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More Leaked Documents Rip Lid off CETA Giveaways

Exposed European Union demands show Canadians' local authority, labour and enviro protections are at risk.

By Robert Duffy and Charley Beresford 12 Dec 2012 |

Rob Duffy is an analyst at the Columbia Institute, which regularly publishes public policy research. Charley Beresford is the Columbia Institute's Executive Director.

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European Union's ambitious grab: CETA could be most restrictive trade agreement ever for Canada. EU image: Shutterstock.

We've been following the CETA (Comprehensive Economic and Trade Agreement) negotiations between Canada and the European Union since 2010, starting with a legal analysis of early leaked documents, commissioned by the Centre for Civic Governance at Columbia Institute. That analysis, by trade lawyer Steven Shrybman, identified problems for municipalities who want to pursue "buy local" policies and noted that the legal framework established by such an agreement would give large European corporations a basis for lawsuits against local governments -- much as the EU is using WTO rules to challenge the Ontario government's local manufacturing provisions in the green energy act. These provisions were put in place to grow local jobs and the Ontario economy. A Nov. 2 ruling from the WTO has not gone in favour of Ontario.

Many municipalities and the Union of BC Municipalities (UBCM) have called for the exclusion of local governments from the agreement. The Federation of Canadian Municipalities (FCM) has passed resolutions designed to strengthen the municipal voice on this issue.

Two more sets of recently leaked documents show that Canada does indeed seem to be trading away local government control over procurement and other key economic development tools.

CETA most restrictive trade agreement ever

Confidential internal documents from the EU Trade Policy Committee leaked to the Quebec media on the weekend of Nov. 24-25 indicate that the Canadian government is giving the EU almost everything it wants in terms of access to local government procurement in Canada.

According to the leaked EU documents, Canada's procurement offer is "highly satisfactory" and "the most ambitious and comprehensive offer Canada and its provinces have made to any partner, including the U.S." The EU document states that the offer "also outreaches the mutual commitments between the different Canadian Provinces in the Agreement on Internal Trade (AIT)."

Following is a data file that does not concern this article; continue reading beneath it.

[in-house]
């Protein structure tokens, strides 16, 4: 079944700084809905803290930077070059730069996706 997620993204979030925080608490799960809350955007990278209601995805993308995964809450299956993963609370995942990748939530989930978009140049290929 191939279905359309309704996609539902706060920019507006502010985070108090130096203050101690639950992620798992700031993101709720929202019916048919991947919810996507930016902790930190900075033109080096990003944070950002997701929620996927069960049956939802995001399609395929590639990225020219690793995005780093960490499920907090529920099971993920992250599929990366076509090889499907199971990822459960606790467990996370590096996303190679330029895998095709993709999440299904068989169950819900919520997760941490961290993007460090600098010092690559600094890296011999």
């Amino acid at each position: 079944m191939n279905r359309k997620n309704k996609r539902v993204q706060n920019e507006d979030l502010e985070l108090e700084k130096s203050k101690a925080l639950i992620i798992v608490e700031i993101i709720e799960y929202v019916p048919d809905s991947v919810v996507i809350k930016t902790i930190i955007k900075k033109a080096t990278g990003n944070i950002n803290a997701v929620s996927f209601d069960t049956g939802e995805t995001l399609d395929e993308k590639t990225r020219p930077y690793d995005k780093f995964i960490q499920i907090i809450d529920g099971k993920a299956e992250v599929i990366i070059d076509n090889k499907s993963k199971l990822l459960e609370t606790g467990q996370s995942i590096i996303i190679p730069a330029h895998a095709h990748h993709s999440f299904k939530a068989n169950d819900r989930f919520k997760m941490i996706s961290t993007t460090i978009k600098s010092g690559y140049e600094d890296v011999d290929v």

This revelation directly contradicts assurances that CETA procurement rules will not add any new restraints on municipalities that don't already exist under the AIT. For example, while the AIT allows "Made in Canada" content requirements in public purchasing, it appears this will no longer be permitted under CETA.

Local gov't authority used as bargaining chip

There is no indication that resolutions from the at least 40 Canadian municipalities that have requested to be exempted from CETA are reflected in the negotiations.

While some Canadian provinces are still seeking exemptions for local content requirements in public transit, control over energy generation and regional economic development measures, EU negotiators state that they expect to see these exemptions removed from the final agreement.

According to the leaked documents, the official EU position is that Quebec, Ontario and other Canadian jurisdictions "must provide full access and in particular eliminate all local content requirements" in public transit procurement and "grant full and unrestricted access" to Canada's energy generation sector. The EU documents also state that Regional Economic Development exemptions (for example using procurement to stimulate employment in northern or disadvantaged regions) requested by "some smaller provinces" are not "acceptable" and that Canada "has promised to redraft such clauses" to satisfy EU negotiators.